Melissa Reid, from Woodilee near Lenzie, in East Dunbartonshire, and Michaella McCollum Connolly, from Dungannon, Co Tyrone, are accused of trying to smuggle £1.5m worth of cocaine out of Jorge Chavez International Airport in Lima.
The women, both aged 20, are expected to appear in court in Lima this week, and if found guilty, could face lengthy prison sentences. They claim they were forced into the plot by a gang in Ibiza, who threatened their lives and those of their families.
However, First Sergeant Alberto Arean Varela, head of the anti-drug and organised crime police unit at the Guardia Civil in Ibiza, said their account of what happened went against his knowledge of trafficking cases, adding that they had several opportunities to inform the authorities of what was happening.
He said: “Sincerely, with my experience, I don’t think these girls were forced to do this because, particularly when you go to South America, you need to pass several consuls, so the first thing you [would] do is go to the passport consul and say ‘Listen, this is what is happening to me’, and the police will react – so I don’t think they were forced.”
The women, who had been working in San Antonio, have said they were forced at gunpoint to make the journey from the Spanish holiday island after being befriended by a man from London who called himself Jake.
They said they were shadowed by gang members throughout the journey and warned that if they did not pick up the 11 kilos of cocaine in Peru and return them to Spain hidden in food in their luggage, their families would be killed.
In a video released by the National Police of Peru of the women being questioned after their arrest, Ms Reid said: “I was forced to take these bags in my luggage.”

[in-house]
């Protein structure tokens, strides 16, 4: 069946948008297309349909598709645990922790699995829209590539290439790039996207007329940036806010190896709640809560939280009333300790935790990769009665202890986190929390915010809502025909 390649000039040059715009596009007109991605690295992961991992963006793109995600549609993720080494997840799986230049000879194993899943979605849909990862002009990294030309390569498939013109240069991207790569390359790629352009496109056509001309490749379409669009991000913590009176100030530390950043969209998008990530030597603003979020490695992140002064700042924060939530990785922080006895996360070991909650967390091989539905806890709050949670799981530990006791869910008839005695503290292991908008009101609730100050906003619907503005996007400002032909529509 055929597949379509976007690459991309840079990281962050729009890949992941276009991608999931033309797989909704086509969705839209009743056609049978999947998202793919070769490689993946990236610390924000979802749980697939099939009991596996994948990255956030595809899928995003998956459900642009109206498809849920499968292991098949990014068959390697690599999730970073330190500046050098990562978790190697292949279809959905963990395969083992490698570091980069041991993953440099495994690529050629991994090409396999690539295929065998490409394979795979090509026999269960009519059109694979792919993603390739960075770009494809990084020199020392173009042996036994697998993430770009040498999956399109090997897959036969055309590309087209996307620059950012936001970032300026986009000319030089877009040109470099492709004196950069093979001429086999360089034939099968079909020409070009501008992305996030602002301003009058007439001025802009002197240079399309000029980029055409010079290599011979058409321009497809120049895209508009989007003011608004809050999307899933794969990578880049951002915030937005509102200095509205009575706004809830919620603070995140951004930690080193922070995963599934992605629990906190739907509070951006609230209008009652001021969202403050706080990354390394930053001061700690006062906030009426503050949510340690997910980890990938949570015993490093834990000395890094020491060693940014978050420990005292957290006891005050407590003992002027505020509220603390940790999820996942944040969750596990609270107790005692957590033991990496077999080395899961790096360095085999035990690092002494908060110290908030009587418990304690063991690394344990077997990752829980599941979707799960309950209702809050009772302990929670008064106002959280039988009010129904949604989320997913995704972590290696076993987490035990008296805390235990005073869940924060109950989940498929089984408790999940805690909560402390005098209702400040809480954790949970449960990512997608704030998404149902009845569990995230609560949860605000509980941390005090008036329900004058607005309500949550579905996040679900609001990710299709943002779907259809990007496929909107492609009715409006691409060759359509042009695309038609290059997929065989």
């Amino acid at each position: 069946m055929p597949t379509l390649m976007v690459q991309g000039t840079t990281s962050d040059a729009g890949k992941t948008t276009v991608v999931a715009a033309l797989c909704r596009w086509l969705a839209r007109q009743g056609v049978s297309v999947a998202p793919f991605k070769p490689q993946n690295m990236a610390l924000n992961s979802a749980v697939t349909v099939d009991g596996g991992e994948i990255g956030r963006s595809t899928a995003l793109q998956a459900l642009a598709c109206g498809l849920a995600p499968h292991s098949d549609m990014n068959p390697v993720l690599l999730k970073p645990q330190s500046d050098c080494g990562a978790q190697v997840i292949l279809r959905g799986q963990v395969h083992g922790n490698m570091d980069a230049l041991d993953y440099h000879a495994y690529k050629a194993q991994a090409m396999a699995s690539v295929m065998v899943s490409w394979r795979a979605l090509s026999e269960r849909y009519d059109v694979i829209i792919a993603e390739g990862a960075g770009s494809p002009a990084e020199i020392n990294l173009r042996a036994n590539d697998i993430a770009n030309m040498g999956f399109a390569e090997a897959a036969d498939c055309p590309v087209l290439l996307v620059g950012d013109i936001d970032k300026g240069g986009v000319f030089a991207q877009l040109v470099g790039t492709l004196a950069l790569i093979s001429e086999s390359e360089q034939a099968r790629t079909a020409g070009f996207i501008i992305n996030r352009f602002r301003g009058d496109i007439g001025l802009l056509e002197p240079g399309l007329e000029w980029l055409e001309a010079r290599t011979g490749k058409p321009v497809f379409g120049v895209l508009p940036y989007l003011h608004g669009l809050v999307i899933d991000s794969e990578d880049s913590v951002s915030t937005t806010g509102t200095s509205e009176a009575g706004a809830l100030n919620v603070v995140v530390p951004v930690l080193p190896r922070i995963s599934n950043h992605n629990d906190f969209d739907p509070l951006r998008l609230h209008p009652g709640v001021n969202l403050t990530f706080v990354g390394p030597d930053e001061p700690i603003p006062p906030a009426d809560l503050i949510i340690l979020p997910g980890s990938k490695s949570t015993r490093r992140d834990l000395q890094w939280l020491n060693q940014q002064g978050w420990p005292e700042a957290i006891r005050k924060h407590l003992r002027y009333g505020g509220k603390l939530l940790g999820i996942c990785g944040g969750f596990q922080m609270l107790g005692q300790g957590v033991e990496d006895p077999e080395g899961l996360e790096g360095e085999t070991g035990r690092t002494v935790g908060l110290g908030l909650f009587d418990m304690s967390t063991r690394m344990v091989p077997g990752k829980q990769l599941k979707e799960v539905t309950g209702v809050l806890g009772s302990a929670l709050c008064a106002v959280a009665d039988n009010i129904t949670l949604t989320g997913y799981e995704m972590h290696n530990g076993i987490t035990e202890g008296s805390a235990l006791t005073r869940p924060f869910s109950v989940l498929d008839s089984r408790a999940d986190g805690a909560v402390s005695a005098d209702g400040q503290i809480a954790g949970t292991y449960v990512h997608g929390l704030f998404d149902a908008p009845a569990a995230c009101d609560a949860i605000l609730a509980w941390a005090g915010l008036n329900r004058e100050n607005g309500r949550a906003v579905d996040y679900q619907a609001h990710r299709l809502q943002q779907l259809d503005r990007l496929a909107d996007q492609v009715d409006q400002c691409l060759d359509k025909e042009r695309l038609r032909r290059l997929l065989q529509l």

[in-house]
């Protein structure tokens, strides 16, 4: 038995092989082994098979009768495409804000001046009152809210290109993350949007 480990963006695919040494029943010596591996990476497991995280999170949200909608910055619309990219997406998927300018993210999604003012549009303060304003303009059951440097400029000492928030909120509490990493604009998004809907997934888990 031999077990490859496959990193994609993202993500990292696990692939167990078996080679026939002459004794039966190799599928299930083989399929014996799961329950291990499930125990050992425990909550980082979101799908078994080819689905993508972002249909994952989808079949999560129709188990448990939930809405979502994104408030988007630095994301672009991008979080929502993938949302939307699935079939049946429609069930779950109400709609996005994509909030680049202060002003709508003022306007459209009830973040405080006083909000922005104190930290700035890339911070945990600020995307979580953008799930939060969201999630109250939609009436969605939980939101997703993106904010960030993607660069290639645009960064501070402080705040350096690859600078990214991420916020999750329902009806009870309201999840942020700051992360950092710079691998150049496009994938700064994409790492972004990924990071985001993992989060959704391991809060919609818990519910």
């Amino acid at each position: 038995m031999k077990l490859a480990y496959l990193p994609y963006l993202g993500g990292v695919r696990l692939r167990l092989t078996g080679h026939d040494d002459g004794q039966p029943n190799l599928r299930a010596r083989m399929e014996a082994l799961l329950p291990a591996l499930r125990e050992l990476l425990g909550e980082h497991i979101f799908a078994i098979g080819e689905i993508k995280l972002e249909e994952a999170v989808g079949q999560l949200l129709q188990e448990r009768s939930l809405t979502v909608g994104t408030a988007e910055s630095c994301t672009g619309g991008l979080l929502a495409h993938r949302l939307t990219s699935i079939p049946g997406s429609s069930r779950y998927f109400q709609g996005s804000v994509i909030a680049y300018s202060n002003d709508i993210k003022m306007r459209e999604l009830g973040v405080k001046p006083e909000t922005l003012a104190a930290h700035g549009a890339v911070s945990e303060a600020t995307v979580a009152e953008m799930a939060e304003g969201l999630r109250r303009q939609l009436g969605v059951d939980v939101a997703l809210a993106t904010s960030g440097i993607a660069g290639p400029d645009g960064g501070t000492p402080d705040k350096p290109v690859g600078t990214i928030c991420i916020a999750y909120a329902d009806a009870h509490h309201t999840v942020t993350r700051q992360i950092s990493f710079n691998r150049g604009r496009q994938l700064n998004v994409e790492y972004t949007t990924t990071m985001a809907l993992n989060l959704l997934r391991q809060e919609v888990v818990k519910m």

Police in Spain said they will investigate the claims.
Ms Reid has told her father, William – who flew out to Peru last week to visit her – that neither she nor Ms McCollum Connolly were involved in Ibiza’s drug culture.
The 53-year-old said: “I did think initially there was a chance she might have taken drugs in Ibiza and maybe got mixed up in something. But I asked her directly more than once if that was the case. I told her that, while I don’t condone it, it doesn’t matter now, and she insisted she hadn’t. I believe her.”
In an interview with the Irish Daily Mail, Ms McCollum Connolly said she was “relieved” when she was apprehended with Ms Reid. She said: “We didn’t know before that what they wanted us to take – guns, money, drugs. There was no option. We just wanted to get it over and done with and not be killed.”
Peter Madden, a Belfast lawyer who is representing Ms McCollum Connolly reiterated that his client had been kidnapped and forced to carry the drugs, explaining: “She wasn’t offered any money, she was threatened and held. She is now prepared and ready to give full details to the police.”
Dr Jennifer Fleetwood, a criminology lecturer at the University of Leicester who has researched the involvement of women in the international drugs trade, said that while the women’s experience did not appear typical, people should not presume that the pair intended to smuggle the drugs.
She said: “Anyone who researches this issue finds people who have been coerced.”